Alendronate, vitamin D and calcium are safe and effective treatment for HIV-associated bone loss

Graham McKerrow, HIV i-Base

Researchers who conducted a study of 31 HIV-positive subjects on ART suffering from osteopenia or osteoporosis conclude that treatment with alendronate, vitamin D and calcium is safe and effective.

These bone conditions are frequent complications of HIV infection and/or its treatment and alendronate is the only bisphosphonate approved to treat them in men and women. Dr P Tebas and colleagues at Washington University, St Louis, conducted a 48 week prospective, randomised, open label study to evaluate the treatment on bone mineral density in HIV-positive patients.

Thirty-one subjects who had been on ART for at least six months and who had lumbar spine BMD t scores less than –0.1 were randomised to receive 70mg of alendronate (n=15) or not (n=16) weekly for 48 weeks. All subjects also received 1,000mg of calcium carbonate daily and 400IU vitamin D daily. The study was powered to detect 3% changes in bone mineral density (BMD) in the lumbar spine within arms. The researchers report that the increase in lumbar spine BMD was 5.2% at 48 weeks in the alendronate arm, compared with 1.3% in the non-alendronate arm.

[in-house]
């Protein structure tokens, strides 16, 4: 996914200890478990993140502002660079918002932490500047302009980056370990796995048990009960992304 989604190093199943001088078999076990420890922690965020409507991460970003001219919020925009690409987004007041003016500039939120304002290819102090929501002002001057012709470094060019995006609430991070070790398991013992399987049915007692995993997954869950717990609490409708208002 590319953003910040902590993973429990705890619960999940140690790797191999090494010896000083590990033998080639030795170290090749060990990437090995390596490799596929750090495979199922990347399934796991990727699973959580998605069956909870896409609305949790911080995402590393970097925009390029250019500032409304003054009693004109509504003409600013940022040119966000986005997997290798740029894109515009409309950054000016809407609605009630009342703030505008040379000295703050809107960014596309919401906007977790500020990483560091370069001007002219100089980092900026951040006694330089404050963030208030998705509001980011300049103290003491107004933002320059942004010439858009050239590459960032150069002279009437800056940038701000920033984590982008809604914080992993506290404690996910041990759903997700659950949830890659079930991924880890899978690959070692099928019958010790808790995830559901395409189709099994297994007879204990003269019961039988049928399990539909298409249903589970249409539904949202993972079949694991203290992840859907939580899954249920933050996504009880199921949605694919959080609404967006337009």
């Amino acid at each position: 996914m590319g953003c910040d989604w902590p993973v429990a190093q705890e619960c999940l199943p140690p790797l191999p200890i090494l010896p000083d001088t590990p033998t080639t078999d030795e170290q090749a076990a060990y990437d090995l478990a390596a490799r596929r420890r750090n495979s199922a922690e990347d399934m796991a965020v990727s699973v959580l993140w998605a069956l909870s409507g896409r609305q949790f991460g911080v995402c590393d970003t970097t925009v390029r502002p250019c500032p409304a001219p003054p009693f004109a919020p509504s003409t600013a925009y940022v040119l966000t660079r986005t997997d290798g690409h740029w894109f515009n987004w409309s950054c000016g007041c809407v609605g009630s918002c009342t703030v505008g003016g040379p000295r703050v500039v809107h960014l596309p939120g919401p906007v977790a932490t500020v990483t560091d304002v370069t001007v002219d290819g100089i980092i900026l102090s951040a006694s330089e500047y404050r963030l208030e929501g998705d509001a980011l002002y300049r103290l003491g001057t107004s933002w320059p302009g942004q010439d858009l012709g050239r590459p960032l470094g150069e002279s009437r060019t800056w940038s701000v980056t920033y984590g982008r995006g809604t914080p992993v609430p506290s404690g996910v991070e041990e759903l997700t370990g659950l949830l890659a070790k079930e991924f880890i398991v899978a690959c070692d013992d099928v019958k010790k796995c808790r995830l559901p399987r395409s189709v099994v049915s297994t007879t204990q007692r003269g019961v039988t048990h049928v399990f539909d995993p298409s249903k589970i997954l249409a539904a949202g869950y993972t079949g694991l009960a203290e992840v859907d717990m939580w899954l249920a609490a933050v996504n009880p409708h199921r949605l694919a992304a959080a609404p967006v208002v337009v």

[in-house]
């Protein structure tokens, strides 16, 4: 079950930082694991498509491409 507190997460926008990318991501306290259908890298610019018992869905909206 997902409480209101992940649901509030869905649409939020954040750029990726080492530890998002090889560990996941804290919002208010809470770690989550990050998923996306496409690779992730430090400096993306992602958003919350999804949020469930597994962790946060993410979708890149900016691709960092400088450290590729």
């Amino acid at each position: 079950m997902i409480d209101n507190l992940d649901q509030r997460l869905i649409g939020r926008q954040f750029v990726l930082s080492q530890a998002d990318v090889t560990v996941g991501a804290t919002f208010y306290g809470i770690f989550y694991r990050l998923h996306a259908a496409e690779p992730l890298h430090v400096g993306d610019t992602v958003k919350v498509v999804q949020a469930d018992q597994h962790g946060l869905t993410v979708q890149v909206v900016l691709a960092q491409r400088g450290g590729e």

These results were reflected in other sites in the body with the BMD in the neck being increased 2.4% on baseline in the alendronate arm, compared to 1.6% in the non-alendronate arm; and in the hip BMD being increased 2.3% in the alendronate arm compared with 1.7%. They report that there were no serious side effects.

Dr Tebas and colleagues conclude: “Alendronate, vitamin D and calcium are safe and effective in the treatment of osteopenia/osteoporosis associated with HIV infection… These results are consistent with the results observed in HIV individuals. These data provide the basis for sample size calculations and support the evaluation of alendronate in larger randomised trials.”


This is a short term study with low numbers, and although the results are very interesting this limits the conclusions on safety. When to treat is an important question. Routine monitoring of bone density in patients without fractures is currently limited by healthcare and insurance providers in many countries, but with prevalence of low BMD shown at 40-60% HIV-positive studies this will need timely reviewing.


Mondy K, Powderly W. Tebas P et al. Alendrolate, vitamin D and calcium for the treatment of osteopenia/osteoporosis associated with HIV infection. 10th CROI, 10–14 February 2003, Boston. Abstract 134.

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